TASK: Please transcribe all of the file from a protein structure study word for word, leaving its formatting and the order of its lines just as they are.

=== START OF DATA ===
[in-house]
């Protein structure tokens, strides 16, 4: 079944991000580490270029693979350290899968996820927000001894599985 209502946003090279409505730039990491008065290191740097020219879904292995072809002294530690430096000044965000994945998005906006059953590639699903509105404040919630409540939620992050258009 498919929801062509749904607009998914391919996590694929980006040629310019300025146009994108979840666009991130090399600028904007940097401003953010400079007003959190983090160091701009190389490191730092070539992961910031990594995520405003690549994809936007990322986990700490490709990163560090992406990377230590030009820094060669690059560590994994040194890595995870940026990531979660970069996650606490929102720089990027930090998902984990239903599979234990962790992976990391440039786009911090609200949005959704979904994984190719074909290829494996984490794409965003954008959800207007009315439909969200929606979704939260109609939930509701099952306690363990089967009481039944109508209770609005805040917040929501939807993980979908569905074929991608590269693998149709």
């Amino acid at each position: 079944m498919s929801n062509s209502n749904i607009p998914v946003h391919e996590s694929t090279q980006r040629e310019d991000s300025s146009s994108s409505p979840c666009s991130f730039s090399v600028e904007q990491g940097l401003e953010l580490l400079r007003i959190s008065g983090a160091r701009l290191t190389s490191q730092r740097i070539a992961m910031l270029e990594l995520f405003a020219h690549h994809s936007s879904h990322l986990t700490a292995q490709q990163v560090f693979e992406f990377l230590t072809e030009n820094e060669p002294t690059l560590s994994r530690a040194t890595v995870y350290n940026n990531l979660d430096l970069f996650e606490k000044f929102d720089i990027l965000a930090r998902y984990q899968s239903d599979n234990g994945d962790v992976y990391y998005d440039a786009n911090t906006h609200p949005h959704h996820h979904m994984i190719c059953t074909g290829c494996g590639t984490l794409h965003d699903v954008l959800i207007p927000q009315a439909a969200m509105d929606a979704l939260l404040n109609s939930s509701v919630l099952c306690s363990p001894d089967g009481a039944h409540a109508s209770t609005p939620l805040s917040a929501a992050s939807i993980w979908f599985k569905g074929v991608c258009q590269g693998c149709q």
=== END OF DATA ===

[in-house]
């Protein structure tokens, strides 16, 4: 079944991000580490270029693979350290899968996820927000001894599985 209502946003090279409505730039990491008065290191740097020219879904292995072809002294530690430096000044965000994945998005906006059953590639699903509105404040919630409540939620992050258009 498919929801062509749904607009998914391919996590694929980006040629310019300025146009994108979840666009991130090399600028904007940097401003953010400079007003959190983090160091701009190389490191730092070539992961910031990594995520405003690549994809936007990322986990700490490709990163560090992406990377230590030009820094060669690059560590994994040194890595995870940026990531979660970069996650606490929102720089990027930090998902984990239903599979234990962790992976990391440039786009911090609200949005959704979904994984190719074909290829494996984490794409965003954008959800207007009315439909969200929606979704939260109609939930509701099952306690363990089967009481039944109508209770609005805040917040929501939807993980979908569905074929991608590269693998149709």
């Amino acid at each position: 079944m498919s929801n062509s209502n749904i607009p998914v946003h391919e996590s694929t090279q980006r040629e310019d991000s300025s146009s994108s409505p979840c666009s991130f730039s090399v600028e904007q990491g940097l401003e953010l580490l400079r007003i959190s008065g983090a160091r701009l290191t190389s490191q730092r740097i070539a992961m910031l270029e990594l995520f405003a020219h690549h994809s936007s879904h990322l986990t700490a292995q490709q990163v560090f693979e992406f990377l230590t072809e030009n820094e060669p002294t690059l560590s994994r530690a040194t890595v995870y350290n940026n990531l979660d430096l970069f996650e606490k000044f929102d720089i990027l965000a930090r998902y984990q899968s239903d599979n234990g994945d962790v992976y990391y998005d440039a786009n911090t906006h609200p949005h959704h996820h979904m994984i190719c059953t074909g290829c494996g590639t984490l794409h965003d699903v954008l959800i207007p927000q009315a439909a969200m509105d929606a979704l939260l404040n109609s939930s509701v919630l099952c306690s363990p001894d089967g009481a039944h409540a109508s209770t609005p939620l805040s917040a929501a992050s939807i993980w979908f599985k569905g074929v991608c258009q590269g693998c149709q």